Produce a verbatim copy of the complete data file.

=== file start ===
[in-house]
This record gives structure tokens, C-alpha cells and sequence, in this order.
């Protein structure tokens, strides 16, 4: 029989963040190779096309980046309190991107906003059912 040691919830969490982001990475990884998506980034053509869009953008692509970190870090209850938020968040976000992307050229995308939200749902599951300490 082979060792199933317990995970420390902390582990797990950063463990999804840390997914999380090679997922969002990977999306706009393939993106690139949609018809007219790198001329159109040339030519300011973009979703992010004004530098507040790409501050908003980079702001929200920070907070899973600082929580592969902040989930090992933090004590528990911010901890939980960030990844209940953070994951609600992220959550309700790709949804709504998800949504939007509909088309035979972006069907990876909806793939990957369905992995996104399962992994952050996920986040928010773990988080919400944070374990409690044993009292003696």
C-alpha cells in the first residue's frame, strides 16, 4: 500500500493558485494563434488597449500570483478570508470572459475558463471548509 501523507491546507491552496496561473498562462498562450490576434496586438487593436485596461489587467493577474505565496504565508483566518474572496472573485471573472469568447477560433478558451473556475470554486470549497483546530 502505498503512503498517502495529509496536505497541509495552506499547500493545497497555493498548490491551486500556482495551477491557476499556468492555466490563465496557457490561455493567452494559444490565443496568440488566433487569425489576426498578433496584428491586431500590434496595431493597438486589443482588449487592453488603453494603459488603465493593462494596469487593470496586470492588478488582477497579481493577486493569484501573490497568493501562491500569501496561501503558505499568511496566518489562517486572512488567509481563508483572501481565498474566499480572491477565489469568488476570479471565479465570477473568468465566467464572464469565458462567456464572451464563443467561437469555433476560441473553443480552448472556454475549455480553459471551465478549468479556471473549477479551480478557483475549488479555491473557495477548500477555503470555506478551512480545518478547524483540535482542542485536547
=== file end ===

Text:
[in-house]
This record gives structure tokens, C-alpha cells and sequence, in this order.
């Protein structure tokens, strides 16, 4: 029989963040190779096309980046309190991107906003059912 040691919830969490982001990475990884998506980034053509869009953008692509970190870090209850938020968040976000992307050229995308939200749902599951300490 082979060792199933317990995970420390902390582990797990950063463990999804840390997914999380090679997922969002990977999306706009393939993106690139949609018809007219790198001329159109040339030519300011973009979703992010004004530098507040790409501050908003980079702001929200920070907070899973600082929580592969902040989930090992933090004590528990911010901890939980960030990844209940953070994951609600992220959550309700790709949804709504998800949504939007509909088309035979972006069907990876909806793939990957369905992995996104399962992994952050996920986040928010773990988080919400944070374990409690044993009292003696």
C-alpha cells in the first residue's frame, strides 16, 4: 500500500493558485494563434488597449500570483478570508470572459475558463471548509 501523507491546507491552496496561473498562462498562450490576434496586438487593436485596461489587467493577474505565496504565508483566518474572496472573485471573472469568447477560433478558451473556475470554486470549497483546530 502505498503512503498517502495529509496536505497541509495552506499547500493545497497555493498548490491551486500556482495551477491557476499556468492555466490563465496557457490561455493567452494559444490565443496568440488566433487569425489576426498578433496584428491586431500590434496595431493597438486589443482588449487592453488603453494603459488603465493593462494596469487593470496586470492588478488582477497579481493577486493569484501573490497568493501562491500569501496561501503558505499568511496566518489562517486572512488567509481563508483572501481565498474566499480572491477565489469568488476570479471565479465570477473568468465566467464572464469565458462567456464572451464563443467561437469555433476560441473553443480552448472556454475549455480553459471551465478549468479556471473549477479551480478557483475549488479555491473557495477548500477555503470555506478551512480545518478547524483540535482542542485536547